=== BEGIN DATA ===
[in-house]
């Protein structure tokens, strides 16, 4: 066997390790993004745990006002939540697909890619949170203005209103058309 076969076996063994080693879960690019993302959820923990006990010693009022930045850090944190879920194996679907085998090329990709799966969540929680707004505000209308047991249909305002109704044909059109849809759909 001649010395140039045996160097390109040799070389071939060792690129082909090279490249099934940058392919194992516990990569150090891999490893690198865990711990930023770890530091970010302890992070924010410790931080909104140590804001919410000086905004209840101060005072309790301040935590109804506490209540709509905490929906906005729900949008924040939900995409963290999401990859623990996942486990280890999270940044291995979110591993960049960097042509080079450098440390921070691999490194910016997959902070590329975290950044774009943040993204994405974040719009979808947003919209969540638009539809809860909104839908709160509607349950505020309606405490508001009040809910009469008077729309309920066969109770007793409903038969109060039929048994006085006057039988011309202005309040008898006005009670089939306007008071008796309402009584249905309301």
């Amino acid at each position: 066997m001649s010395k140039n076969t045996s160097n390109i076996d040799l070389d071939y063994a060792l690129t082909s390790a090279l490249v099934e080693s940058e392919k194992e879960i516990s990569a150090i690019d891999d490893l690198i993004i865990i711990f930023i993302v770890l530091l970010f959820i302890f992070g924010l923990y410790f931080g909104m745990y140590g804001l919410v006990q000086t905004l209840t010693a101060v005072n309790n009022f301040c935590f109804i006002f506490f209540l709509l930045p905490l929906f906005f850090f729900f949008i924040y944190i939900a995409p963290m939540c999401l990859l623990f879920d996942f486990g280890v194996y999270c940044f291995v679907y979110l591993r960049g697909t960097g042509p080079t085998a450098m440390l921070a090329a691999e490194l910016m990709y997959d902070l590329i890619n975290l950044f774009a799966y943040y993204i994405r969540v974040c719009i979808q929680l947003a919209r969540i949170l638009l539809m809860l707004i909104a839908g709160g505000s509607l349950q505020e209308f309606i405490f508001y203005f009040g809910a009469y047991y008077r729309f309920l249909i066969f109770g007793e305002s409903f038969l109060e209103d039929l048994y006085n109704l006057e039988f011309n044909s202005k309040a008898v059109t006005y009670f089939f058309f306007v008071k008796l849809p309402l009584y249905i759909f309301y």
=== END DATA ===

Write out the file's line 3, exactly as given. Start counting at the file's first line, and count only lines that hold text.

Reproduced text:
């Amino acid at each position: 066997m001649s010395k140039n076969t045996s160097n390109i076996d040799l070389d071939y063994a060792l690129t082909s390790a090279l490249v099934e080693s940058e392919k194992e879960i516990s990569a150090i690019d891999d490893l690198i993004i865990i711990f930023i993302v770890l530091l970010f959820i302890f992070g924010l923990y410790f931080g909104m745990y140590g804001l919410v006990q000086t905004l209840t010693a101060v005072n309790n009022f301040c935590f109804i006002f506490f209540l709509l930045p905490l929906f906005f850090f729900f949008i924040y944190i939900a995409p963290m939540c999401l990859l623990f879920d996942f486990g280890v194996y999270c940044f291995v679907y979110l591993r960049g697909t960097g042509p080079t085998a450098m440390l921070a090329a691999e490194l910016m990709y997959d902070l590329i890619n975290l950044f774009a799966y943040y993204i994405r969540v974040c719009i979808q929680l947003a919209r969540i949170l638009l539809m809860l707004i909104a839908g709160g505000s509607l349950q505020e209308f309606i405490f508001y203005f009040g809910a009469y047991y008077r729309f309920l249909i066969f109770g007793e305002s409903f038969l109060e209103d039929l048994y006085n109704l006057e039988f011309n044909s202005k309040a008898v059109t006005y009670f089939f058309f306007v008071k008796l849809p309402l009584y249905i759909f309301y």